This research that you are doing is great - the more images that you can share the better !

David

Edited by David Herbert

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David - I think you are right. Worked at 43 Command Workshops in the past and yes we had those very things. Now convinced I was 'over thinking' what the trolley could be...its...a...trolly!

I will have a deeper look at the structure you refer to - that would be amazing (but not impossible) if we can ID another vehicle from a torsion bar covered in marine growth. Many thanks for this.

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12 hours ago, SimonBrown said:

 

There are boxes of shell cases lying in the hold, plus individual shells around the wreck. They are marked on the base plate "4in Mk V" along with a plethora of stamps and one is dated 1927. Does anyone have an idea what sort of gun these shells would have been intended for?

 

 

Strangely enough, the 4" Mk V naval gun is a likely candidate. A first war gun using separate loading ammunition but by WW2 was used as a high angle AA gun with fixed ammunition.

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Some more images of hold number 4. First up, an overview of the contents. Note the crates of 4in shells on the right hand side...there is a lot of bang left on this wreck:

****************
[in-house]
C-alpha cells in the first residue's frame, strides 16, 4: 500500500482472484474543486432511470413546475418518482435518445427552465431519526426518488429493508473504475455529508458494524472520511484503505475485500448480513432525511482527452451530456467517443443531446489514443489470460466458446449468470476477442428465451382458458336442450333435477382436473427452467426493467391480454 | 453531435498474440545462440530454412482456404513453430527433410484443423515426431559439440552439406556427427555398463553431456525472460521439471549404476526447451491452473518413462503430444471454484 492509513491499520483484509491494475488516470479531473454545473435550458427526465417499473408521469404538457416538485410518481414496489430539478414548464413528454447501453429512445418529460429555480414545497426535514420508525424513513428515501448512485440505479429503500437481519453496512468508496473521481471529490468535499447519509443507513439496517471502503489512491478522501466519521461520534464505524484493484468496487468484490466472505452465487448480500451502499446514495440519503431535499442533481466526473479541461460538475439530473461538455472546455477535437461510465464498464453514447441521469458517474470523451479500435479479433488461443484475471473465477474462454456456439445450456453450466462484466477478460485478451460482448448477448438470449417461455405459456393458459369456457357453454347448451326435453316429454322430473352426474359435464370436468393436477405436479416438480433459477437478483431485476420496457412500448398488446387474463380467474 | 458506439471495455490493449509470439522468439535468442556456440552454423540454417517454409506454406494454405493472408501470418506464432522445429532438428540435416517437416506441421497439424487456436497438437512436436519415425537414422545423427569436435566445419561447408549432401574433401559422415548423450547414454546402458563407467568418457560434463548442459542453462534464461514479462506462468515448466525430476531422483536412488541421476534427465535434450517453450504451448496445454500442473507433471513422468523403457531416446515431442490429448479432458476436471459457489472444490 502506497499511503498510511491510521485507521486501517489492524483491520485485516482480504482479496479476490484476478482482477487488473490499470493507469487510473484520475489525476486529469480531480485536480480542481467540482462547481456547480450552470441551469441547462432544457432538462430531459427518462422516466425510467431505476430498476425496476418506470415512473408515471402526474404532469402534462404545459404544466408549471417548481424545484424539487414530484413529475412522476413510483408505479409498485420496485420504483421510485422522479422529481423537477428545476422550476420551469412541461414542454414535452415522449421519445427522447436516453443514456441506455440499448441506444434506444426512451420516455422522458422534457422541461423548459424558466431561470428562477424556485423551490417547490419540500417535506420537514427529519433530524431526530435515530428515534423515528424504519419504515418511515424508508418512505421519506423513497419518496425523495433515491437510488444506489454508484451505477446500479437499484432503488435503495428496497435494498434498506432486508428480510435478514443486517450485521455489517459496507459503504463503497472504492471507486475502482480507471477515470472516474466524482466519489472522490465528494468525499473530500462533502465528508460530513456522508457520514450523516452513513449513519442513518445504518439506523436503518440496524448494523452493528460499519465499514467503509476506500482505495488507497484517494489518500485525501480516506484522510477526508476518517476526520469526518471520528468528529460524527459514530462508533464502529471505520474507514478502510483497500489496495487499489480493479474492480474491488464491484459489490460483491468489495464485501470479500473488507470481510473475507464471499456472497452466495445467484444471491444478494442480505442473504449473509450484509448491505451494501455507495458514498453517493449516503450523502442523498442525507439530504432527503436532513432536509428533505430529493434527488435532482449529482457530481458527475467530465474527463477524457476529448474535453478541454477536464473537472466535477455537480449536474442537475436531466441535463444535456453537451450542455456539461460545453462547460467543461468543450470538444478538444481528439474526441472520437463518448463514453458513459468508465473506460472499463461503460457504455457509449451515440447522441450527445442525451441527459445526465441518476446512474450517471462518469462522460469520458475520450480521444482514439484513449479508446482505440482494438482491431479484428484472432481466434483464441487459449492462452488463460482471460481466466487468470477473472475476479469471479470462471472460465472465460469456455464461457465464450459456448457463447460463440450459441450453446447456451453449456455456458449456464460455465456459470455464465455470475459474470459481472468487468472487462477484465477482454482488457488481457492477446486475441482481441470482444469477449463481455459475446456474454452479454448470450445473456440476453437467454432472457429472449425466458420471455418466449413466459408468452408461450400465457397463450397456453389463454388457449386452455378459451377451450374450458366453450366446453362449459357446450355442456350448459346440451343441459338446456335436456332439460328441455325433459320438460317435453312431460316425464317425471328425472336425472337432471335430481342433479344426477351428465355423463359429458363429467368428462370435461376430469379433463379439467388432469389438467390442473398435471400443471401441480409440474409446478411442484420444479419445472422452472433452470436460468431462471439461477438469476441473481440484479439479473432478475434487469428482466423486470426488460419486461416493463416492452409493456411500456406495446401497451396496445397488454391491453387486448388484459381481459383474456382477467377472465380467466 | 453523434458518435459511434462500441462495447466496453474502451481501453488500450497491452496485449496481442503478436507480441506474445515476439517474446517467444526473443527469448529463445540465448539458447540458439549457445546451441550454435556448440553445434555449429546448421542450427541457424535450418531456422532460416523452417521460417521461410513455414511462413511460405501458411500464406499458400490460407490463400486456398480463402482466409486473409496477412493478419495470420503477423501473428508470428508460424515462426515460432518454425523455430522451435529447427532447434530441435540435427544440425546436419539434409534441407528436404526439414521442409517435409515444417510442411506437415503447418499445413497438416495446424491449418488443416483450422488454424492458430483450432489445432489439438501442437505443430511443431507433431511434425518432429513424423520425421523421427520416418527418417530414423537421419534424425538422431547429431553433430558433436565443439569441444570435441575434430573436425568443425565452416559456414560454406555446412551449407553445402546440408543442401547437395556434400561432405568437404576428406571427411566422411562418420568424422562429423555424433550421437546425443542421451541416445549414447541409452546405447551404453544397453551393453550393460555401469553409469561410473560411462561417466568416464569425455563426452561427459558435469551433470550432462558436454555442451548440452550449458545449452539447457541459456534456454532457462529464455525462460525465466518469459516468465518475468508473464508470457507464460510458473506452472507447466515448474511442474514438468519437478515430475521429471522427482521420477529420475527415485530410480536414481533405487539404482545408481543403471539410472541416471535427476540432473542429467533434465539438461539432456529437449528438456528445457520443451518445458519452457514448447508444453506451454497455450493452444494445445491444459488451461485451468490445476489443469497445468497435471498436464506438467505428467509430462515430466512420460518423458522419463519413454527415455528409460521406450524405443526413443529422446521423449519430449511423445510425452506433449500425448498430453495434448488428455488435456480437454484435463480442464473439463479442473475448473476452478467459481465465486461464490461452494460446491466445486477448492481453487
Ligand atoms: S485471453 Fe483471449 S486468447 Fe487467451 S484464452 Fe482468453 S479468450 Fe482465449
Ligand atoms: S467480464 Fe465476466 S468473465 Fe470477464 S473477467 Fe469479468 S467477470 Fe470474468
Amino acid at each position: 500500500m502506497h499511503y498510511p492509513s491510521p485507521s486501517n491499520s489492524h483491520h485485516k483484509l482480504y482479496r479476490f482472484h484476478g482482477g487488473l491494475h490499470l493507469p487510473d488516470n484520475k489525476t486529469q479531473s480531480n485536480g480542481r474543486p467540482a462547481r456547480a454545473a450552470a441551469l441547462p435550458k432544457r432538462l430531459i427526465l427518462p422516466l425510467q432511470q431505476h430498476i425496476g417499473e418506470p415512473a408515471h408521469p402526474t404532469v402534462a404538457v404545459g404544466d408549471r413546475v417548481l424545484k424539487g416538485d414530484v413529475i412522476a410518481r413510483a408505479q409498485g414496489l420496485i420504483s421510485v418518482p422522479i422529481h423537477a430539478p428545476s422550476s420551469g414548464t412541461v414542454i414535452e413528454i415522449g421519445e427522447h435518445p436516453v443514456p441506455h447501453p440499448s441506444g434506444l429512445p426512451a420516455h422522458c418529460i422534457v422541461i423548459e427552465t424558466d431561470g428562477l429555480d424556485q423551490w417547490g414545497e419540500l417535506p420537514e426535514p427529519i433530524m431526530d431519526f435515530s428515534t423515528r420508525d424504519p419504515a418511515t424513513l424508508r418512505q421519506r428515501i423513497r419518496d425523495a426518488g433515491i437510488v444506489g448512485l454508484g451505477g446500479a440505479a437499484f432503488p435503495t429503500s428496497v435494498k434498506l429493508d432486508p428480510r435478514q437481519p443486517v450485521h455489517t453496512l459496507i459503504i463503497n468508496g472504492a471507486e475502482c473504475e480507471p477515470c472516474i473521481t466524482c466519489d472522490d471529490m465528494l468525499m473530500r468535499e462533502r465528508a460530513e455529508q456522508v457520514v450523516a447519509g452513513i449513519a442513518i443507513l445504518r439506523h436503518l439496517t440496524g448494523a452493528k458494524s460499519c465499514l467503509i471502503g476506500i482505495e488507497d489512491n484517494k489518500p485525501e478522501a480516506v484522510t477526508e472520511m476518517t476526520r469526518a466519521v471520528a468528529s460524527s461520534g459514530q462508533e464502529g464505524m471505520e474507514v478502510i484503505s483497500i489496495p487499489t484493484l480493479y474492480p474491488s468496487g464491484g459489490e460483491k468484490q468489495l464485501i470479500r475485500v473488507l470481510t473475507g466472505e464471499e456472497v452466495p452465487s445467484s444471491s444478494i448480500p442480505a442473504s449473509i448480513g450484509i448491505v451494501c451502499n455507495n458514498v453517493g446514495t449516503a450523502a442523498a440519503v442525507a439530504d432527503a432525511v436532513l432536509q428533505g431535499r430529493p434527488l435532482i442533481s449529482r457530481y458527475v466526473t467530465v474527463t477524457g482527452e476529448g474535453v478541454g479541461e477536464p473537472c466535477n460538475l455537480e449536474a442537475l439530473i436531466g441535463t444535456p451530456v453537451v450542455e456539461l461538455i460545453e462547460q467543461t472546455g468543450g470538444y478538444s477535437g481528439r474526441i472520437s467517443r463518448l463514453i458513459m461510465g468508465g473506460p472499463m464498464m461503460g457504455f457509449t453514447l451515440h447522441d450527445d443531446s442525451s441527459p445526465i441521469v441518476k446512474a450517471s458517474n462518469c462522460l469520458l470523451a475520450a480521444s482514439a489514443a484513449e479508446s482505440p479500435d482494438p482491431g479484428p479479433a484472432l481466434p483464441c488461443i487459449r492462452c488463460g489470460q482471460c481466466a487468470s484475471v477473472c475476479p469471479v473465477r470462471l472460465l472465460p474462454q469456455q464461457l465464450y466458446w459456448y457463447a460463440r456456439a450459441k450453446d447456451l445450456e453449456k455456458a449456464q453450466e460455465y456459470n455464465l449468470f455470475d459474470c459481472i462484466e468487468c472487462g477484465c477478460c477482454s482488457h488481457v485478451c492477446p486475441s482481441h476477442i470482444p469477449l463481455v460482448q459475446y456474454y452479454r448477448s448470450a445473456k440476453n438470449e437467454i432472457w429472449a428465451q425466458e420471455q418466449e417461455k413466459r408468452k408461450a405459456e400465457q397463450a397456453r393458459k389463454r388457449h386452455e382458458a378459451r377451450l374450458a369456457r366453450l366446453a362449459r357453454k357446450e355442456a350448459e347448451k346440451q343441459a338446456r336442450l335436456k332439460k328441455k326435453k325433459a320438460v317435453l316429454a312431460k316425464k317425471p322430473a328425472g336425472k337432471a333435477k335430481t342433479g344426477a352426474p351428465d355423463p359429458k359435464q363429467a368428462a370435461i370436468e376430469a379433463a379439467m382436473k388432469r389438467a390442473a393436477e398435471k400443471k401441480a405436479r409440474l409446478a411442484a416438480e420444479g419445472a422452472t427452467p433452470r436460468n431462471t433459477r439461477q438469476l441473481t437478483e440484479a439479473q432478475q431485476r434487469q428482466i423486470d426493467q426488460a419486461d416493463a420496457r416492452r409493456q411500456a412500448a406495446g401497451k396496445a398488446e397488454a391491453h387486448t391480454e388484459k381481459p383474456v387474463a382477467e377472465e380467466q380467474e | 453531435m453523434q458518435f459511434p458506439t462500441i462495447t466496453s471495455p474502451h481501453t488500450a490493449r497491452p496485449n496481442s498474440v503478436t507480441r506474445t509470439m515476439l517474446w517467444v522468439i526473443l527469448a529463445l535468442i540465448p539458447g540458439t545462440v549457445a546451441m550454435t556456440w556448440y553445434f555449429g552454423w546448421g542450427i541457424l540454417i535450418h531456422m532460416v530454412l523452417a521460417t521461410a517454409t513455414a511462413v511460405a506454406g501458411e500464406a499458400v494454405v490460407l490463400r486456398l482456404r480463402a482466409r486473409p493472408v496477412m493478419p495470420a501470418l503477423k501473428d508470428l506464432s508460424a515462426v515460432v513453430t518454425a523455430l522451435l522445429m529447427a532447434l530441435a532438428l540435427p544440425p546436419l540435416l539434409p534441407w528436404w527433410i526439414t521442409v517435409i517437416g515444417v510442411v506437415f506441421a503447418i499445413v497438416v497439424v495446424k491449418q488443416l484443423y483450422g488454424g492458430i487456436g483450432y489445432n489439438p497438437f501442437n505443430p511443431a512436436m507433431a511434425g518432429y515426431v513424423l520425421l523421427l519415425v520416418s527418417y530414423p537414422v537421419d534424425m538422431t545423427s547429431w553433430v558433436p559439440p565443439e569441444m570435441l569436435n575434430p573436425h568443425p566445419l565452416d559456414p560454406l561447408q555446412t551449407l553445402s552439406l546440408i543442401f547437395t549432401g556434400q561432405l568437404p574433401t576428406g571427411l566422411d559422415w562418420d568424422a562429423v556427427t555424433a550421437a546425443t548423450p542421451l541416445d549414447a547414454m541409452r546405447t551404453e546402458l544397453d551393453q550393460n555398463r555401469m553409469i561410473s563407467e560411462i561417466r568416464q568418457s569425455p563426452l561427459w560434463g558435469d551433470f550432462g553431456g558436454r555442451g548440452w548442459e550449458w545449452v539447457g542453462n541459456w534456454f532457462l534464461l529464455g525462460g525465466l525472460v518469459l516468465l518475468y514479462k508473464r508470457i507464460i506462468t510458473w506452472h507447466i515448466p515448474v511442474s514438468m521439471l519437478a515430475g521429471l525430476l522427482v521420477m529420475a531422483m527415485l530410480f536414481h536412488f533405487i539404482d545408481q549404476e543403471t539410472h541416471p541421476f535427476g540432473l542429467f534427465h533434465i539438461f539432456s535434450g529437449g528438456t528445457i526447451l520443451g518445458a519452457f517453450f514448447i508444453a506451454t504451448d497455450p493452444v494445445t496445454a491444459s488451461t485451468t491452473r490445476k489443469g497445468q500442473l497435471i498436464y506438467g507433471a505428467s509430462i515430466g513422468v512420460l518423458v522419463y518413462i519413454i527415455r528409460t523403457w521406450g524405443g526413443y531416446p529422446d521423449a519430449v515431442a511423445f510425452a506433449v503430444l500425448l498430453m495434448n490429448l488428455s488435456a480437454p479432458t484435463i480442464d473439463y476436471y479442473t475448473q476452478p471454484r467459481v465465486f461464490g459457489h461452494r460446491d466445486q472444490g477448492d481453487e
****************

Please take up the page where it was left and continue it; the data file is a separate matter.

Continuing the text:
Hold 5 overview

Note that originally this hold would have been rectangular. The force of the explosion is apparent.

Now some detail. I have expanded the image to show the suspect torsion bar:

Hold 5 Centre

The trolly is in the lower right corner.

At the forward end, there is another pile of possible torsion bar/axle remains. A view of these would be most welcome:

Hold 5 Forward

Any opinion or thoughts on these would be, as ever,  most welcome.

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5 minutes ago, Adrian Barrell said:

Strangely enough, the 4" Mk V naval gun is a likely candidate. A first war gun using separate loading ammunition but by WW2 was used as a high angle AA gun with fixed ammunition.

Well that is not as daft as it seems! Naval guns we know something of, but knowing they were repurposed as high angle AA makes a lot of sense.

Many thanks for this - much appreciated.

 

Edited by SimonBrown

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The next object for ID are some very large calibre shells. They are encrusted with some marine growth so the dimensions (340mm/13.385" dia x 1630mm/64.17" long) indicated in the images should be taken as approximate. The driving band near the base of one of the shells is visible - just to the right of the top image measurement.

Any guidance as to the type of shell and artillery piece these bad boys would be fired from would be most welcome.

ThistlegormCargoShells.jpg

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3 hours ago, Adrian Barrell said:

14" Naval gun, one presumes.

Its certainly the closest match in terms of size.

But was there any land-based artillery used in Egypt around that time that would match this size/type of shell?

I think not, based on the massive size...but would prefer evidence rather than gut feeling!

Edited by SimonBrown